If the South could be encapsulated by a single symbol of industry, it would be the syrup kettle. An iron cauldron, coveted for its capacity and revered for its cost, was indispensable to the nineteenth-century landowner. These workhorses, which ranged in capacity from 40 to 100 gallons, processed everything on Southern farms, from cane sugar to hogs to soap.
Rusty Fowler began casting modern syrup kettles because his wife, Sandy, wanted a fire pit at their home near Walterboro, South Carolina, but the antique vessels they located at auctions were either divoted or cracked. He first tried to pour traditional wrought iron, but quickly moved on to ductile iron. The kettles they fashion today, cast in sand molds at their foundry, are expected to last more than 200 years in four-season weather. With that longevity in mind, the Fowlers customize the rim of each Carolina Kettle with heirloom expectation. “They are meant to stay in a family,” says Sandy Fowler. “Six generations later, you will look upon these names and dates or landmarks and know who sat around this kettle.”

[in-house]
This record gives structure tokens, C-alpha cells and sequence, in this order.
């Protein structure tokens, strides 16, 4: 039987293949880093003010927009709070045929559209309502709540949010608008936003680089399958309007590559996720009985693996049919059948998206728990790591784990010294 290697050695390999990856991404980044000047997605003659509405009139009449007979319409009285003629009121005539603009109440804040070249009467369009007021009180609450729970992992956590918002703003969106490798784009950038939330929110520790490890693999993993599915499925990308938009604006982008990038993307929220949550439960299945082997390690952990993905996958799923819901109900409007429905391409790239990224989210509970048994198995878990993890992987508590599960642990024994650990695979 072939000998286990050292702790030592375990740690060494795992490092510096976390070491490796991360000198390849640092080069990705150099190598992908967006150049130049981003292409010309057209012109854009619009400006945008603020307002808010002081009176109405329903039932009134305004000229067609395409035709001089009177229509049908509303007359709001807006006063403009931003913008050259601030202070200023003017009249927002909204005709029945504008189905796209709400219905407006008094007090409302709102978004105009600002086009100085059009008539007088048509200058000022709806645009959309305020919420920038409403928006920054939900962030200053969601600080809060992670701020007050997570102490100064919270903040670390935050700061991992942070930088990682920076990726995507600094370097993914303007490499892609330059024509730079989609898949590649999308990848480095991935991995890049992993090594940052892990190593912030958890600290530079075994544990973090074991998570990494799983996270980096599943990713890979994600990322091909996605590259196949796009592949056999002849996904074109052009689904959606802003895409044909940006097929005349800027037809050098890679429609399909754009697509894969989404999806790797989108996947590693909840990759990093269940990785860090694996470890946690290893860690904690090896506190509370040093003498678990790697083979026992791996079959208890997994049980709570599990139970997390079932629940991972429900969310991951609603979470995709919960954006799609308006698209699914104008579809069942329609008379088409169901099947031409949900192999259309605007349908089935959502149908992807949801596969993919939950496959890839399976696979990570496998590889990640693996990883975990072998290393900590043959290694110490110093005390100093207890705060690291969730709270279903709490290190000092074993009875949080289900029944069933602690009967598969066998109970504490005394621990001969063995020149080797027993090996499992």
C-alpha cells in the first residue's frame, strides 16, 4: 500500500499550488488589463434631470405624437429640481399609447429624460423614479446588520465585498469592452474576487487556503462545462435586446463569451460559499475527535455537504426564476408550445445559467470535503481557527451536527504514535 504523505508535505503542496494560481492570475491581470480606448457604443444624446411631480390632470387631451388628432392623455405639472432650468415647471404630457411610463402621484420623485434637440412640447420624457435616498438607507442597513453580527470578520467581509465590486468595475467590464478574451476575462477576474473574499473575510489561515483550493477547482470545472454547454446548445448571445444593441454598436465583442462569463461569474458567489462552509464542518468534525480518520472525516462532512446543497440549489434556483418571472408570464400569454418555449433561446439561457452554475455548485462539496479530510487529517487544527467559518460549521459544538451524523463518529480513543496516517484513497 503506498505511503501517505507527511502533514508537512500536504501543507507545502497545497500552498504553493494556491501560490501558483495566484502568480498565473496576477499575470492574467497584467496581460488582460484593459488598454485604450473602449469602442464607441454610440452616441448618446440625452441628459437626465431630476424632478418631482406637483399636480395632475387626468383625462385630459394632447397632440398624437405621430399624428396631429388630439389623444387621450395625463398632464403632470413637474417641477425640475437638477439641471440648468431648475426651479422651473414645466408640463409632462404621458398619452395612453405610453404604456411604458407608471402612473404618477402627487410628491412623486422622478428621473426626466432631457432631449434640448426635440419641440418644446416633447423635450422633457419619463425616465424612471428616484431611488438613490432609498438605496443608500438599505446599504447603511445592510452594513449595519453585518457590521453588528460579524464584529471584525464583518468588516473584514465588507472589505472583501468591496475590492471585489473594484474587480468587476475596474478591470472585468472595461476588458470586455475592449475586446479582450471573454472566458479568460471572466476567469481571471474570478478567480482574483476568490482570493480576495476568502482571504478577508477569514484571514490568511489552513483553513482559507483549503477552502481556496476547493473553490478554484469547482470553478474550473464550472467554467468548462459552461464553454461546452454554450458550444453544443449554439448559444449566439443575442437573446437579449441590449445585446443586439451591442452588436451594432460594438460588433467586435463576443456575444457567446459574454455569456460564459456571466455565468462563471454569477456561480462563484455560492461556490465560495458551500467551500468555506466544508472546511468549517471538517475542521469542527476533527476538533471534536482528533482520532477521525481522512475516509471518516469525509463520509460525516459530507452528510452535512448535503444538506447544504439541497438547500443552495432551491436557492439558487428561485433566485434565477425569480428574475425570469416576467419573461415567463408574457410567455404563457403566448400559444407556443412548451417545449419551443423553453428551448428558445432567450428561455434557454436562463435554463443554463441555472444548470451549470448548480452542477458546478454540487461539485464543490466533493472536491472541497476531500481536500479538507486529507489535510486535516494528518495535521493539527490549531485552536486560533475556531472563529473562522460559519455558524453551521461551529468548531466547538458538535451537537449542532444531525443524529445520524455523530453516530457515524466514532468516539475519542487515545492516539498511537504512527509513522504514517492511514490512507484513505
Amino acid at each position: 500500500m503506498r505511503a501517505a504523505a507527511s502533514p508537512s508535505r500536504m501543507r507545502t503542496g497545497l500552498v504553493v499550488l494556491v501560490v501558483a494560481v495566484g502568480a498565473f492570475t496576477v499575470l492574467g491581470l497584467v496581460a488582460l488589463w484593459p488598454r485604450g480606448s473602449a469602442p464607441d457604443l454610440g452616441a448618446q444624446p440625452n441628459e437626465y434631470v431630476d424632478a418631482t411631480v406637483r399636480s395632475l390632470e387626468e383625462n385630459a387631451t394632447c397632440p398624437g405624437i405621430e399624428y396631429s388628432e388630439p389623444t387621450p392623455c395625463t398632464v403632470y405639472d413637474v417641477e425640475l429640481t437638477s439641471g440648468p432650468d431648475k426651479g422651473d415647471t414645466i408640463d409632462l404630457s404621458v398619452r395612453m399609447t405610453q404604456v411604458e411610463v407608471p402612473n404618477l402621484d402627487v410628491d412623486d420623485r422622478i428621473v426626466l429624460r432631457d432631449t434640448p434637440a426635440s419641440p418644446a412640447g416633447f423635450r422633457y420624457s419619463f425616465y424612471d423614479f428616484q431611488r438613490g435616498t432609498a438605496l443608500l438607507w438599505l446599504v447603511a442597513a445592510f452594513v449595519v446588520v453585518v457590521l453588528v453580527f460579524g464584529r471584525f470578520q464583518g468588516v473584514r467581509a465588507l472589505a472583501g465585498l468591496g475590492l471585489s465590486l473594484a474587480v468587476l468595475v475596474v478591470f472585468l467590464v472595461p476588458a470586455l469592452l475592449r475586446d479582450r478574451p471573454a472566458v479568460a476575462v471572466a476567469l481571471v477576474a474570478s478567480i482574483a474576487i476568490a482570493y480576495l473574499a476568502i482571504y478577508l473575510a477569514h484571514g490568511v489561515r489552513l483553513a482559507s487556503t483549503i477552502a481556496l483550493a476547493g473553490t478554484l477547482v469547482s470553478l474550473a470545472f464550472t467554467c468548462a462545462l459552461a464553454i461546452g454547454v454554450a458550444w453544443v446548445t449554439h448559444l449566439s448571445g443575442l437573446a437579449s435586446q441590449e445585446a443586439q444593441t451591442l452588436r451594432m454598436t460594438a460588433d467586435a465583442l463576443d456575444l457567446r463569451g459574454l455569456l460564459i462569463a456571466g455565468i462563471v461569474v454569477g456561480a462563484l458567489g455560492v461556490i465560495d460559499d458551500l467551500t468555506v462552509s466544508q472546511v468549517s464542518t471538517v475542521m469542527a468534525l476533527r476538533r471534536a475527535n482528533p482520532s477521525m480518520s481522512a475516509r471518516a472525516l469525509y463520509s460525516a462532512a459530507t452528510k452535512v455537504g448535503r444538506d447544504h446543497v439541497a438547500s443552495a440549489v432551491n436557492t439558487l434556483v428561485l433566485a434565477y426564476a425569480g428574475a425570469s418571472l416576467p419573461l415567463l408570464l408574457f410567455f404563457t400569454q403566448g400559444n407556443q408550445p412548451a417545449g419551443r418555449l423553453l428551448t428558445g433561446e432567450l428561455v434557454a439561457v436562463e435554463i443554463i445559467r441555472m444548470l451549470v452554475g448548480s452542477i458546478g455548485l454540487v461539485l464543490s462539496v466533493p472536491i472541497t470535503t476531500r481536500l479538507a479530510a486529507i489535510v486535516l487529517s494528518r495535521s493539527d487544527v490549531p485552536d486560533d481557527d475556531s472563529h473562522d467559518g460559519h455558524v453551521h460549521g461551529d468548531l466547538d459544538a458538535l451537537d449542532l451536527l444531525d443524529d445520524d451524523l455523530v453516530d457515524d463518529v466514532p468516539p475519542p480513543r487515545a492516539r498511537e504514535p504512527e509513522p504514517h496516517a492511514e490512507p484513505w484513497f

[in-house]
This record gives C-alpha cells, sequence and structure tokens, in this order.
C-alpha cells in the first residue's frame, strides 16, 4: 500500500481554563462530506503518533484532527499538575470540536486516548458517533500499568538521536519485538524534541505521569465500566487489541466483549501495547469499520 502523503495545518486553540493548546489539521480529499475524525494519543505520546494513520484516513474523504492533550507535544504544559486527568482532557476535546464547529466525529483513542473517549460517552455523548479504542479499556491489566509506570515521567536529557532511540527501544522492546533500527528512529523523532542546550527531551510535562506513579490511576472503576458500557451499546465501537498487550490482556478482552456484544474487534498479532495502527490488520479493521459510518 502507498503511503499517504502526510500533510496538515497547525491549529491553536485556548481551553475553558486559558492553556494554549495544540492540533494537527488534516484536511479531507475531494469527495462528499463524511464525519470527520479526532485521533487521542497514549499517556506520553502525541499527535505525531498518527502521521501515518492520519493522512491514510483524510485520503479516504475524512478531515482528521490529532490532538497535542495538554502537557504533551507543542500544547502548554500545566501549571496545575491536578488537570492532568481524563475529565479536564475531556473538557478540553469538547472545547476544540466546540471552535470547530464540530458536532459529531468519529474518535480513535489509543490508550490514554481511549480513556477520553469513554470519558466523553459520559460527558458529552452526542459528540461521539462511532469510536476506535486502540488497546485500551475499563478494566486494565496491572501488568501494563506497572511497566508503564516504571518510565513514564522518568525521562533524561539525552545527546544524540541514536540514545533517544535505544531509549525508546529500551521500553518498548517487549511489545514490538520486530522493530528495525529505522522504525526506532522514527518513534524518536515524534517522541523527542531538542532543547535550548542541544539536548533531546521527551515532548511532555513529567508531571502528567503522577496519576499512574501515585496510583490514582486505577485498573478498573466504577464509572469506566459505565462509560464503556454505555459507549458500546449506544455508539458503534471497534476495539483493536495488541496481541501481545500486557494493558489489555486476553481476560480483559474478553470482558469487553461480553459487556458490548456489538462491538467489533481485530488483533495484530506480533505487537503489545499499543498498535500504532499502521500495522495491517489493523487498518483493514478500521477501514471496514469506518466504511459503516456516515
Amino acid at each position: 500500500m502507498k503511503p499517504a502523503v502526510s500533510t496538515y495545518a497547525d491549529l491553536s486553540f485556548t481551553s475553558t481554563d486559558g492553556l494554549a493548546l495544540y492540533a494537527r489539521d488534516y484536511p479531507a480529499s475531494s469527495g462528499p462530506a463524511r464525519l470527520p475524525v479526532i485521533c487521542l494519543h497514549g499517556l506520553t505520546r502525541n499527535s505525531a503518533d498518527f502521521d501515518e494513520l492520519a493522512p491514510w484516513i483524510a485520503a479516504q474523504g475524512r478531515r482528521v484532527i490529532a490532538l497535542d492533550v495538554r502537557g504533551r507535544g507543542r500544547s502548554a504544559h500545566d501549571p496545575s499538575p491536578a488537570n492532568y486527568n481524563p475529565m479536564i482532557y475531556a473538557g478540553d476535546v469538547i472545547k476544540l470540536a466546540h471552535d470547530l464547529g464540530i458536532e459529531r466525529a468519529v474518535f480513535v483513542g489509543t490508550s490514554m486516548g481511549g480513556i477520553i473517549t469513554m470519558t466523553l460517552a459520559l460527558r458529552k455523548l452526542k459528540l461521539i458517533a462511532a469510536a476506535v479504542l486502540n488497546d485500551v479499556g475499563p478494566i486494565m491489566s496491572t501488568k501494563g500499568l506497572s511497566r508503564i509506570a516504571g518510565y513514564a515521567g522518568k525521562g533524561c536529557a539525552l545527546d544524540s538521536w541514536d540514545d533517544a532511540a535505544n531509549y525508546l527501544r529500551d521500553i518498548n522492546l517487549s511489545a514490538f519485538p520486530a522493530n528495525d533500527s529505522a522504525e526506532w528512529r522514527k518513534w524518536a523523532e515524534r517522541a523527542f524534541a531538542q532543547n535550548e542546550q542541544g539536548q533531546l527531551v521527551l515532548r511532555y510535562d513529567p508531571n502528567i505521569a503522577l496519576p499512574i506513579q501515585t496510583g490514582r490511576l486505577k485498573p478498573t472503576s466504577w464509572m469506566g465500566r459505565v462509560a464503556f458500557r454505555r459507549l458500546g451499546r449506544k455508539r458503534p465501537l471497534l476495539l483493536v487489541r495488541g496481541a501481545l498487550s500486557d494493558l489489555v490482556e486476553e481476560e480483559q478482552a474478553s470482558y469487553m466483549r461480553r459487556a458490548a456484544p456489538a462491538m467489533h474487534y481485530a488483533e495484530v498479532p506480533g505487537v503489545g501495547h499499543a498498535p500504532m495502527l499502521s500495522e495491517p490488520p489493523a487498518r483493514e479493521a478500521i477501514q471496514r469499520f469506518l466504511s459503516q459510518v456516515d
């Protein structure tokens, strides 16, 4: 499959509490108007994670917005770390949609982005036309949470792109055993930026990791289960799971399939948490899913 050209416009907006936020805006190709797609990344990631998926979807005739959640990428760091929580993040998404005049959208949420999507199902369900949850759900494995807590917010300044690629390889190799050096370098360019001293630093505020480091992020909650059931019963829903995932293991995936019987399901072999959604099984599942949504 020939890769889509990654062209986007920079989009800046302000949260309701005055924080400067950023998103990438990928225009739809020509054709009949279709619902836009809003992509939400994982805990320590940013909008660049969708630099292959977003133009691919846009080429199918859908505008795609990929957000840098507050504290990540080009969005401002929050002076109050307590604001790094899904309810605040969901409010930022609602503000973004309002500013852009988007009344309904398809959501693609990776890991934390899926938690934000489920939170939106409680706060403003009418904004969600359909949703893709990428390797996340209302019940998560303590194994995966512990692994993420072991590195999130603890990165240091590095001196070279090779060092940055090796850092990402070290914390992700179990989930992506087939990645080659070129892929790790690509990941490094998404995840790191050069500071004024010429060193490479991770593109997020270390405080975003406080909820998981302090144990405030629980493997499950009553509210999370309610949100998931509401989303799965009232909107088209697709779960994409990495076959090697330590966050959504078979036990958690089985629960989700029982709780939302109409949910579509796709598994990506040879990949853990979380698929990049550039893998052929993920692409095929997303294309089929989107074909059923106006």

The kettles are handmade and hand-forged by the Fowlers, each from an original mold. It’s a two-week process to make the rounded bowl, from design- to-finish, with an additional stand. Though mostly installed by resorts and lodges in the United States and internationally (there are three in Sweden), a good percentage of sales are to private homeowners.